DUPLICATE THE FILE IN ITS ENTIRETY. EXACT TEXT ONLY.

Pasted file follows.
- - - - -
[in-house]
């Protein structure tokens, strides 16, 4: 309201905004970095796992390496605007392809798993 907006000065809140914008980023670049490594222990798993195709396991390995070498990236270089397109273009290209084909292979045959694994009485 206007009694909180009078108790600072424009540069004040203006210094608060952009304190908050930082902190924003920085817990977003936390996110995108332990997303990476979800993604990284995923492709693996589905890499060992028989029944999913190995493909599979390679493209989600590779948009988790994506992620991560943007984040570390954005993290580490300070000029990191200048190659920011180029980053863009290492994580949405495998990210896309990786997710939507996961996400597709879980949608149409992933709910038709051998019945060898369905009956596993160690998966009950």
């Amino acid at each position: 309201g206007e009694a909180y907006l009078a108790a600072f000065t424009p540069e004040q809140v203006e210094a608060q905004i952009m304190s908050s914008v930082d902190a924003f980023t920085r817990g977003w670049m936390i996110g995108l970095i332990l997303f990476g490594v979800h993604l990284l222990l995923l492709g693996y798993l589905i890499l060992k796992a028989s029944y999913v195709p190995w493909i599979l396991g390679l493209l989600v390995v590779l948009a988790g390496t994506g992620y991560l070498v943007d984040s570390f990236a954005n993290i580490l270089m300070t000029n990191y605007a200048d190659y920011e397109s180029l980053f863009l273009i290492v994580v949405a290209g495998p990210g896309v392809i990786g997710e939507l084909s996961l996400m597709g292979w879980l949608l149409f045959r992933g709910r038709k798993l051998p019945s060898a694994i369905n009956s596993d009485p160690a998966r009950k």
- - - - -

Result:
[in-house]
């Protein structure tokens, strides 16, 4: 309201905004970095796992390496605007392809798993 907006000065809140914008980023670049490594222990798993195709396991390995070498990236270089397109273009290209084909292979045959694994009485 206007009694909180009078108790600072424009540069004040203006210094608060952009304190908050930082902190924003920085817990977003936390996110995108332990997303990476979800993604990284995923492709693996589905890499060992028989029944999913190995493909599979390679493209989600590779948009988790994506992620991560943007984040570390954005993290580490300070000029990191200048190659920011180029980053863009290492994580949405495998990210896309990786997710939507996961996400597709879980949608149409992933709910038709051998019945060898369905009956596993160690998966009950």
């Amino acid at each position: 309201g206007e009694a909180y907006l009078a108790a600072f000065t424009p540069e004040q809140v203006e210094a608060q905004i952009m304190s908050s914008v930082d902190a924003f980023t920085r817990g977003w670049m936390i996110g995108l970095i332990l997303f990476g490594v979800h993604l990284l222990l995923l492709g693996y798993l589905i890499l060992k796992a028989s029944y999913v195709p190995w493909i599979l396991g390679l493209l989600v390995v590779l948009a988790g390496t994506g992620y991560l070498v943007d984040s570390f990236a954005n993290i580490l270089m300070t000029n990191y605007a200048d190659y920011e397109s180029l980053f863009l273009i290492v994580v949405a290209g495998p990210g896309v392809i990786g997710e939507l084909s996961l996400m597709g292979w879980l949608l149409f045959r992933g709910r038709k798993l051998p019945s060898a694994i369905n009956s596993d009485p160690a998966r009950k």